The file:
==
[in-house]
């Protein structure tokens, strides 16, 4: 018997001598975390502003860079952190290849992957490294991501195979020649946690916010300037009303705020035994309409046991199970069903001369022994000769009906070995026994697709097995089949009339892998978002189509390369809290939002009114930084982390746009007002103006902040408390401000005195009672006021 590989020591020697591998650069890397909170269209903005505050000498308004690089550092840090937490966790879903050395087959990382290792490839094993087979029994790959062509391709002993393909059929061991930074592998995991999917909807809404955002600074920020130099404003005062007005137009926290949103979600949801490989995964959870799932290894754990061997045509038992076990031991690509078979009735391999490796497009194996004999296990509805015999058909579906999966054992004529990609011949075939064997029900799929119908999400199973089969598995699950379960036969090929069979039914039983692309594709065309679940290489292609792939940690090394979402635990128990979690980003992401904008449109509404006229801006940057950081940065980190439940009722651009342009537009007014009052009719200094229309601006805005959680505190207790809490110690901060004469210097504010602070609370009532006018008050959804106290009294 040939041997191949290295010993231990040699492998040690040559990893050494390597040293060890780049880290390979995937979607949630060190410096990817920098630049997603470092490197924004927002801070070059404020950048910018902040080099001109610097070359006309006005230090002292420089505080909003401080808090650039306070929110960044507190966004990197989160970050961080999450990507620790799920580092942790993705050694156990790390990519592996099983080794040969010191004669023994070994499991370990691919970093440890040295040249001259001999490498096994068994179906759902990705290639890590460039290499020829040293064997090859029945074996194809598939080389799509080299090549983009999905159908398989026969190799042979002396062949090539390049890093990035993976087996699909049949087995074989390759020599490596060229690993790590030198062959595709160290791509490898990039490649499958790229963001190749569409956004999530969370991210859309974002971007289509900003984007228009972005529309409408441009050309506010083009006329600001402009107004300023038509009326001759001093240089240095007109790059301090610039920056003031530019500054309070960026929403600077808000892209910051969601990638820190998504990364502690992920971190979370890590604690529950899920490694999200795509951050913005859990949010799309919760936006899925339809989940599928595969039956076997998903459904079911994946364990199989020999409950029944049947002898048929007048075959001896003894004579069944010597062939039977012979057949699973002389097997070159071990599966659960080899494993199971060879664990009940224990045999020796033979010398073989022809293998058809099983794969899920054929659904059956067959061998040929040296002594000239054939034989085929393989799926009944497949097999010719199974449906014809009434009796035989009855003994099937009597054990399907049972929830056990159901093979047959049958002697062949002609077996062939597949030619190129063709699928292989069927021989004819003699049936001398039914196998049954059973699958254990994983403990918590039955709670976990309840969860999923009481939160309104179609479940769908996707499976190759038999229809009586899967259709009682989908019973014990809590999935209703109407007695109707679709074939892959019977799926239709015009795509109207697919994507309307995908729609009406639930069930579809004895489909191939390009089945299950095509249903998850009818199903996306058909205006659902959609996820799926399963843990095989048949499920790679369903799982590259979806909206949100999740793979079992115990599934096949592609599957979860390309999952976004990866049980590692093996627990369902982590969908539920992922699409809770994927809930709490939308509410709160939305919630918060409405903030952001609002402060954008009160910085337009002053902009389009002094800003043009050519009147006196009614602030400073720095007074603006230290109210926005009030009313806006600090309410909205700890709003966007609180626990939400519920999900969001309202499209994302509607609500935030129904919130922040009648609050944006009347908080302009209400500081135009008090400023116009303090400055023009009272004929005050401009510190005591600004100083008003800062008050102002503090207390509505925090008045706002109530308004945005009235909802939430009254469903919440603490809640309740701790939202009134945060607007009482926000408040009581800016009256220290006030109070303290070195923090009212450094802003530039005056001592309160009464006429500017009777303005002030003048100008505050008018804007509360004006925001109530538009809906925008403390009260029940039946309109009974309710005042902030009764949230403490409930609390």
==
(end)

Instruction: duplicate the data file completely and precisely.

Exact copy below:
[in-house]
């Protein structure tokens, strides 16, 4: 018997001598975390502003860079952190290849992957490294991501195979020649946690916010300037009303705020035994309409046991199970069903001369022994000769009906070995026994697709097995089949009339892998978002189509390369809290939002009114930084982390746009007002103006902040408390401000005195009672006021 590989020591020697591998650069890397909170269209903005505050000498308004690089550092840090937490966790879903050395087959990382290792490839094993087979029994790959062509391709002993393909059929061991930074592998995991999917909807809404955002600074920020130099404003005062007005137009926290949103979600949801490989995964959870799932290894754990061997045509038992076990031991690509078979009735391999490796497009194996004999296990509805015999058909579906999966054992004529990609011949075939064997029900799929119908999400199973089969598995699950379960036969090929069979039914039983692309594709065309679940290489292609792939940690090394979402635990128990979690980003992401904008449109509404006229801006940057950081940065980190439940009722651009342009537009007014009052009719200094229309601006805005959680505190207790809490110690901060004469210097504010602070609370009532006018008050959804106290009294 040939041997191949290295010993231990040699492998040690040559990893050494390597040293060890780049880290390979995937979607949630060190410096990817920098630049997603470092490197924004927002801070070059404020950048910018902040080099001109610097070359006309006005230090002292420089505080909003401080808090650039306070929110960044507190966004990197989160970050961080999450990507620790799920580092942790993705050694156990790390990519592996099983080794040969010191004669023994070994499991370990691919970093440890040295040249001259001999490498096994068994179906759902990705290639890590460039290499020829040293064997090859029945074996194809598939080389799509080299090549983009999905159908398989026969190799042979002396062949090539390049890093990035993976087996699909049949087995074989390759020599490596060229690993790590030198062959595709160290791509490898990039490649499958790229963001190749569409956004999530969370991210859309974002971007289509900003984007228009972005529309409408441009050309506010083009006329600001402009107004300023038509009326001759001093240089240095007109790059301090610039920056003031530019500054309070960026929403600077808000892209910051969601990638820190998504990364502690992920971190979370890590604690529950899920490694999200795509951050913005859990949010799309919760936006899925339809989940599928595969039956076997998903459904079911994946364990199989020999409950029944049947002898048929007048075959001896003894004579069944010597062939039977012979057949699973002389097997070159071990599966659960080899494993199971060879664990009940224990045999020796033979010398073989022809293998058809099983794969899920054929659904059956067959061998040929040296002594000239054939034989085929393989799926009944497949097999010719199974449906014809009434009796035989009855003994099937009597054990399907049972929830056990159901093979047959049958002697062949002609077996062939597949030619190129063709699928292989069927021989004819003699049936001398039914196998049954059973699958254990994983403990918590039955709670976990309840969860999923009481939160309104179609479940769908996707499976190759038999229809009586899967259709009682989908019973014990809590999935209703109407007695109707679709074939892959019977799926239709015009795509109207697919994507309307995908729609009406639930069930579809004895489909191939390009089945299950095509249903998850009818199903996306058909205006659902959609996820799926399963843990095989048949499920790679369903799982590259979806909206949100999740793979079992115990599934096949592609599957979860390309999952976004990866049980590692093996627990369902982590969908539920992922699409809770994927809930709490939308509410709160939305919630918060409405903030952001609002402060954008009160910085337009002053902009389009002094800003043009050519009147006196009614602030400073720095007074603006230290109210926005009030009313806006600090309410909205700890709003966007609180626990939400519920999900969001309202499209994302509607609500935030129904919130922040009648609050944006009347908080302009209400500081135009008090400023116009303090400055023009009272004929005050401009510190005591600004100083008003800062008050102002503090207390509505925090008045706002109530308004945005009235909802939430009254469903919440603490809640309740701790939202009134945060607007009482926000408040009581800016009256220290006030109070303290070195923090009212450094802003530039005056001592309160009464006429500017009777303005002030003048100008505050008018804007509360004006925001109530538009809906925008403390009260029940039946309109009974309710005042902030009764949230403490409930609390």